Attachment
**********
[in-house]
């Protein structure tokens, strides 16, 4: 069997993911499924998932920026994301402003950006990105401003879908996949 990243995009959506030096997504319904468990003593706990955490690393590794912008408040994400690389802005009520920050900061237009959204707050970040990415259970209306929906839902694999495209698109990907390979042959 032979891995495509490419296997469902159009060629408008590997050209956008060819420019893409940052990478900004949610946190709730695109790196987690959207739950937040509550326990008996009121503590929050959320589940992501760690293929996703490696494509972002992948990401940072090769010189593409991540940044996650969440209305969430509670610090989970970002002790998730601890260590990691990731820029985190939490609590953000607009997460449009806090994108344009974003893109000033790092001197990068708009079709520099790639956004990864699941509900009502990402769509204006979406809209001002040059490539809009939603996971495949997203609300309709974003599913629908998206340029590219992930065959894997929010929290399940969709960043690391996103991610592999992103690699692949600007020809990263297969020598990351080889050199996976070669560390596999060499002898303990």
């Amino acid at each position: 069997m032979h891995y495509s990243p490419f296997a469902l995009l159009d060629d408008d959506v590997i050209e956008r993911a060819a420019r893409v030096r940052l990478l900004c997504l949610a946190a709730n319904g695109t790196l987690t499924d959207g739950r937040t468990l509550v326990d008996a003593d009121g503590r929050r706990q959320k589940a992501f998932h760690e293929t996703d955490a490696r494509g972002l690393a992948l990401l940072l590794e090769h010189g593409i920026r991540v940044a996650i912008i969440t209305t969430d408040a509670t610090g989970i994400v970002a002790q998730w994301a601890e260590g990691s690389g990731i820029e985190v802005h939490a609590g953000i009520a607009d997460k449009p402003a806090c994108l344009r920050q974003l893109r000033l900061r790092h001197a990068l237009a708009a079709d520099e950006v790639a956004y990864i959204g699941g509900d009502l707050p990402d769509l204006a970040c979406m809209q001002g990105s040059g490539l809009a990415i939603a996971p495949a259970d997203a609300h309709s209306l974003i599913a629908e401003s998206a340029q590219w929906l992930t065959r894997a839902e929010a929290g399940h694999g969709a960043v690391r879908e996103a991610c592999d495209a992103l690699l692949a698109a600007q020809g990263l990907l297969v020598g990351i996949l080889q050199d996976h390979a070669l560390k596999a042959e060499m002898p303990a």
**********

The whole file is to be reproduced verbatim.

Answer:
[in-house]
């Protein structure tokens, strides 16, 4: 069997993911499924998932920026994301402003950006990105401003879908996949 990243995009959506030096997504319904468990003593706990955490690393590794912008408040994400690389802005009520920050900061237009959204707050970040990415259970209306929906839902694999495209698109990907390979042959 032979891995495509490419296997469902159009060629408008590997050209956008060819420019893409940052990478900004949610946190709730695109790196987690959207739950937040509550326990008996009121503590929050959320589940992501760690293929996703490696494509972002992948990401940072090769010189593409991540940044996650969440209305969430509670610090989970970002002790998730601890260590990691990731820029985190939490609590953000607009997460449009806090994108344009974003893109000033790092001197990068708009079709520099790639956004990864699941509900009502990402769509204006979406809209001002040059490539809009939603996971495949997203609300309709974003599913629908998206340029590219992930065959894997929010929290399940969709960043690391996103991610592999992103690699692949600007020809990263297969020598990351080889050199996976070669560390596999060499002898303990």
């Amino acid at each position: 069997m032979h891995y495509s990243p490419f296997a469902l995009l159009d060629d408008d959506v590997i050209e956008r993911a060819a420019r893409v030096r940052l990478l900004c997504l949610a946190a709730n319904g695109t790196l987690t499924d959207g739950r937040t468990l509550v326990d008996a003593d009121g503590r929050r706990q959320k589940a992501f998932h760690e293929t996703d955490a490696r494509g972002l690393a992948l990401l940072l590794e090769h010189g593409i920026r991540v940044a996650i912008i969440t209305t969430d408040a509670t610090g989970i994400v970002a002790q998730w994301a601890e260590g990691s690389g990731i820029e985190v802005h939490a609590g953000i009520a607009d997460k449009p402003a806090c994108l344009r920050q974003l893109r000033l900061r790092h001197a990068l237009a708009a079709d520099e950006v790639a956004y990864i959204g699941g509900d009502l707050p990402d769509l204006a970040c979406m809209q001002g990105s040059g490539l809009a990415i939603a996971p495949a259970d997203a609300h309709s209306l974003i599913a629908e401003s998206a340029q590219w929906l992930t065959r894997a839902e929010a929290g399940h694999g969709a960043v690391r879908e996103a991610c592999d495209a992103l690699l692949a698109a600007q020809g990263l990907l297969v020598g990351i996949l080889q050199d996976h390979a070669l560390k596999a042959e060499m002898p303990a």